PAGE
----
The lack of adequate documentation and a foreshortened consultation period has left angry opponents of the highly expensive Great Tapestry of Scotland venture by Scottish Borders Council seething and frustrated.
Written objections to the council's own planning application for a £4.5 million custom-built tapestry centre at Tweedbank must be lodged with the council by August 20, with the council deciding whether to grant itself approval for the costly scheme as early as next month. In the words of Littlejohn, of the Daily Mail, "you couldn't make it up".
SBC's unique dual role in this case - judge and jury - means they've already decided an Environmental Statement is not needed even though their chosen site for the building will involve riding roughshod over and through a Tree Protection Order they imposed themselves less than ten years ago. No less than 123 fine trees will require felling. Would a private developer be afforded this kind of special treatment?
A pre-application consultation report has been rendered surplus to requirements while the normal three month period allowed for the lodging of submissions on major applications has also been set aside.
Nevertheless, a steady trickle of letters of objection is finding its way onto the planning department's web pages with a fair number of opponents letting off steam by telling the council exactly what they think of their financially risky proposals to house the tapestry near the southern end of the Borders Railway. At the time of writing support from members of the general public seems non-existent.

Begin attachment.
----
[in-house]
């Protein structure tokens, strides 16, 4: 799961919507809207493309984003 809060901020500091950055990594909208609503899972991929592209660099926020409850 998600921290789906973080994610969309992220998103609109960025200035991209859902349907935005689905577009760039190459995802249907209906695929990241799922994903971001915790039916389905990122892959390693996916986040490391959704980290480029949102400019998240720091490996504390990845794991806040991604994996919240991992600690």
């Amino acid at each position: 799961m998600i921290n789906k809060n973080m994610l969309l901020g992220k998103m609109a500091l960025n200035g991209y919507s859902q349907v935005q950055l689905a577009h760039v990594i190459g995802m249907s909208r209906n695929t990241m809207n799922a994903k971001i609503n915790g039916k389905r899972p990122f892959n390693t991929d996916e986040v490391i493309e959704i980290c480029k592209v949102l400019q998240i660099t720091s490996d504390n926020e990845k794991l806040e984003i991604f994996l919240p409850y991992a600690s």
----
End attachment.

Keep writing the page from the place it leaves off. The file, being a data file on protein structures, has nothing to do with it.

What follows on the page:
A detailed appraisal of the "flawed" planning application by Mr Jonathan Parrott FRICS, from West Linton, sums up the feelings of many of us who would rather see SBC allocating resources to essential services. Unfortunately the council appears to have taken its eye off the ball so far as the delivery of those core services are concerned.
As Mr Parrott says: "I have previously made public my objections to the scheme on the basis of cost to the public purse and investment based upon a questionable business plan." And so say nearly all of us!
But he goes on to point out the many aspects relating to the detailed planning application which raise important questions, and where the data employed or building construction proposals are flawed.
In an eloquent four-page submission, Mr Parrott claims: "I feel that SBC and their architects Page Park (PP) are paying an element of lip service to some of the processes involved in progressing the scheme."
In a reference to the wooded area which will have to be cleared to facilitate the large new building alongside Tweedbank's industrial estate, Mr Parrott points out: "It cannot be acceptable for SBC to be supporting the wholesale removal of many fine specimens of deciduous and less usual evergreen trees.
"PP do themselves no credit by inferring that the loss of ash trees is acceptable because they will only go through (ash) die-back anyway. What sort of attitude is it that permits this wanton vandalism in the name of an ego-driven project?"
He is also less than complimentary about the design of the proposed tapestry centre, likening the exterior to a merry-go-round, and dismissing it as a building with no merit.
Mr Parrott continues: "The creation of a status building in this location is truly the making of a silk purse from a sow's ear. And one feels that the various consultants supporting this expensive misadventure are, to borrow another euphemism, exploiting SBC's tendency to see itself as the Emperor with a set of new clothes".
One can only agree with Mr Parrott that the application should be refused, or at the very least be passed back for re-submission. As he observes: "Too many fundamental requirements for a democratic consideration of such an expensive development have not been complied with.
"This undistinguished building will be located in an entirely inappropriate location. This whole venture is driven by some massive egos with no respect for the ultimate payer, the general public."
We can only hope the Emperor and his entourage treat Mr Parrott's letter with the respect it deserves before deciding to abandon their folly even if it means the Borders misses the chance to accommodate a tourist attraction of doubtful value.